Monitoring and measuring performance metrics are essential
practices for maintaining and optimizing the performance of an IBM Db2 environment. By regularly monitoring and analyzing performance data, DBAs can identify bottlenecks, proactively address performance issues, and make
informed decisions to improve overall system efficiency.

It is important to monitor and measure performance
metrics in order to gain insights into the behavior of the applications and databases in use at your site. By examining their behavior and
identifying areas for improvement, you can improve the overall satisfaction of your customers and end users. 

Performance metrics provide valuable
information about resource utilization, query response times, disk I/O, CPU
usage, and other critical aspects of database performance. By tracking these
metrics over time, administrators can detect patterns, identify trends, and
pinpoint potential performance bottlenecks.

A Strategy

The first part of any Db2 performance management strategy should be
to provide a comprehensive approach to the monitoring of the Db2 subsystems
operating at your site. This approach involves monitoring not only the threads
accessing Db2 and the SQL they issue, but also the Db2 address spaces. You can
accomplish this task in three ways:

  • Batch reports run against DB2 trace records.
    While DB2 is running, you can activate traces that accumulate information,
    which can be used to monitor both the performance of the DB2 subsystem and the
    applications being run.
  • Online
    access to DB2 trace information and DB2 control blocks. This type of monitoring
    also can provide information on DB2 and its subordinate applications.
  • Sampling
    DB2 application programs as they run and analyzing which portions of the code
    use the most resources.

Using all three approaches can be a reasonable approach if you have analyzed the type of workloads in use and which types of monitoring are most effective for each. 
You also need to establish a strategy for your organization’s tuning goals. And your tuning goals
should be set using the discipline of service level management (SLM). A service
level is a measure of operational behavior. SLM ensures applications behave
accordingly by applying resources to those applications based on their
importance to the organization. Depending on the needs of the organization, SLM
can focus on availability, performance, or both. In terms of availability, the
service level can be defined as “99.95% up time, during the hours of 9:00 AM to
10:00 PM on weekdays.” Of course, a service level can be more specific, stating
“average response time for transactions will be two seconds or less for
workloads of strategic external clients.”

For a service
level agreement (SLA) to be successful, all of the parties involved must agree
upon stated objectives for availability and performance. The end users must be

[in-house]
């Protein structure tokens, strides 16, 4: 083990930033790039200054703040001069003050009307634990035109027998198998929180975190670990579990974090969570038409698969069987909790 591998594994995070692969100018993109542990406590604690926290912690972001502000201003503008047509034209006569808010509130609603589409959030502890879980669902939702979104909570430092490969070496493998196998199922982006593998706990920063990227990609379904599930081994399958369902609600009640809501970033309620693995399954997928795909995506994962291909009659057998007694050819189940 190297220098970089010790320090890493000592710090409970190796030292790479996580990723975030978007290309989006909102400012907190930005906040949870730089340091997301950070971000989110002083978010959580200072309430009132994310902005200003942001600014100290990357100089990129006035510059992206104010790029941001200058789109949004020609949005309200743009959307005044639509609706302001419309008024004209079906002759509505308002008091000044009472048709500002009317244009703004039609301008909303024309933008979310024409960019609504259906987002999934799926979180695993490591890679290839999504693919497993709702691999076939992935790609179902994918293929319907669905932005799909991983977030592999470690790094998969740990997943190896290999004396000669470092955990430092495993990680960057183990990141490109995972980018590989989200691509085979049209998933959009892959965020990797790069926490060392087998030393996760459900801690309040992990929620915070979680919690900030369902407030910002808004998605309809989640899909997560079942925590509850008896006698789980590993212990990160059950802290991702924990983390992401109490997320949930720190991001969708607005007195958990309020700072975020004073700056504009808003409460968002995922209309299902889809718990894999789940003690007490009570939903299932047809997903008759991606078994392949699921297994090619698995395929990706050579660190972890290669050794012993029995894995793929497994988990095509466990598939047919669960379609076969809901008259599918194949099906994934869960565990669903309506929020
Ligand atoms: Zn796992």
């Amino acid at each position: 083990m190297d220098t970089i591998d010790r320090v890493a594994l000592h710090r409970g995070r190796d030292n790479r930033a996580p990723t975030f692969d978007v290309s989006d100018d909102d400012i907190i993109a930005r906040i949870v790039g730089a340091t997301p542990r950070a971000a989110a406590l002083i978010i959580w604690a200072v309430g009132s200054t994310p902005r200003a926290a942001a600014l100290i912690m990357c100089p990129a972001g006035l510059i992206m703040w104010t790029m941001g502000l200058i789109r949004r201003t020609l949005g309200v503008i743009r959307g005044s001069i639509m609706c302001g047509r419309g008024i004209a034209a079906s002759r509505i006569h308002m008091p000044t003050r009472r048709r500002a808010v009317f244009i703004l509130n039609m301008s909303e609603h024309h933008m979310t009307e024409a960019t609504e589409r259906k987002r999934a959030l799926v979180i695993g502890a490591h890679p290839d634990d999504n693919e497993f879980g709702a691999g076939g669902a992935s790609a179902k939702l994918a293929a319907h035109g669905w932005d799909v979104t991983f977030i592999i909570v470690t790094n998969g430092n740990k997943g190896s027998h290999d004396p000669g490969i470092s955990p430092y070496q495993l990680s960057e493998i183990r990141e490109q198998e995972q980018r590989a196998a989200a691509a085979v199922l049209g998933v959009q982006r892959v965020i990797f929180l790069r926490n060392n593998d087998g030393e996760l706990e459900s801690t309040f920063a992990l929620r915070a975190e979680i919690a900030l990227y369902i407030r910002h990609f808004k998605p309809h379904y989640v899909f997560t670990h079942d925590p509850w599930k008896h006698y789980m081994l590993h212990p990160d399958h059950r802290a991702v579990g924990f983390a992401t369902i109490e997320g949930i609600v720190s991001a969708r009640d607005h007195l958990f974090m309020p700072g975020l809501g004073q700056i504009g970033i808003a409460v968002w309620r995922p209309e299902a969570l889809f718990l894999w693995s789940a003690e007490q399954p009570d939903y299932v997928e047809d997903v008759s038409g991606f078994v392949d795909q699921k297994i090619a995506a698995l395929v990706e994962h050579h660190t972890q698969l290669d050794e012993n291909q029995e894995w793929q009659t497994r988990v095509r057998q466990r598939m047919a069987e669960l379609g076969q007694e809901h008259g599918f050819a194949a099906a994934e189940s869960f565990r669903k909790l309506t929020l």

satisfied with the performance of their applications, and the DBAs and
technicians must be content with their ability to manage the system to the
objectives. Compromise is essential to reach a useful SLA.

Furthermore, the
objectives of the SLA must be defined and measurable. For example, in the
earlier SLA you must define what a “strategic client” is and differentiate
strategic from nonstrategic. Although doing this may be difficult, failing to
do so can result in worthless SLAs that cannot be achieved.

In the end, if
you do not identify service levels for each transaction, then you will always
be managing to an unidentified requirement. Without a predefined and agreed
upon SLA, how will the DBA and the end users know whether an application is
performing adequately? Without SLAs, business users and DBAs might have
different expectations, resulting in unsatisfied business executives and
frustrated DBAs. Not a good situation.

Db2 Traces

One of the first types of performance metrics to consider is
monitoring based on reading trace information. You can think of a Db2 trace as
a window into the performance characteristics of aspects of your Db2 workload.
Db2 traces record diagnostic information describing particular events. As Db2
operates, it writes trace information that can be read and analyzed to obtain
performance information.

Db2 provides six types of traces, and each describes information
about the Db2 environment:

  • Accounting – Records
    performance information about the execution of DB2 application programs
  • Audit – Provides information about DB2 DDL,
    ­utilities, and data modification
  • Global – Provides information for the
    servicing of DB2
  • Monitor – Records data useful for online
    monitoring of the DB2 subsystem and DB2 application programs
  • Performance – Collects
    detailed data about DB2 events, enabling database and performance analysts to
    pinpoint the causes of performance problems
  • Statistics – Records
    information regarding the DB2 subsystem’s use of resources

You can start Db2 traces in two ways: by specifying the appropriate DSNZPARMs at Db2 startup
or by using the -START TRACE command to initiate specific traces when Db2 is already running.

Each trace is broken down further into classes, each of which
provides information about aspects of that trace. Additional informatiohn about the classes for each type of trace can be found here, here, and here.

You should understand what type of information is traced and the approximate overhead of each trace class before starting any of the Db2 traces. Some traces are better left off until or unless a performance problem is occurring, at which point, the trace can be started to capture details about the situation. Others are better to have turned on before problems occur. Keep in mind that you will have some trace classes (and IFCIDs) that are always started, and other that are only used in emergencies.

What are IFCIDs?

Each trace class is associated with specific trace events known as
Instrumentation Facility Component Identifier (IFCIDs), pronounced “if-kid.” An
IFCID defines a record that represents a trace event. IFCIDs are the single
smallest unit of tracing that can be invoked
by Db2.

In some cases, it can make sense to avoid activating trace classes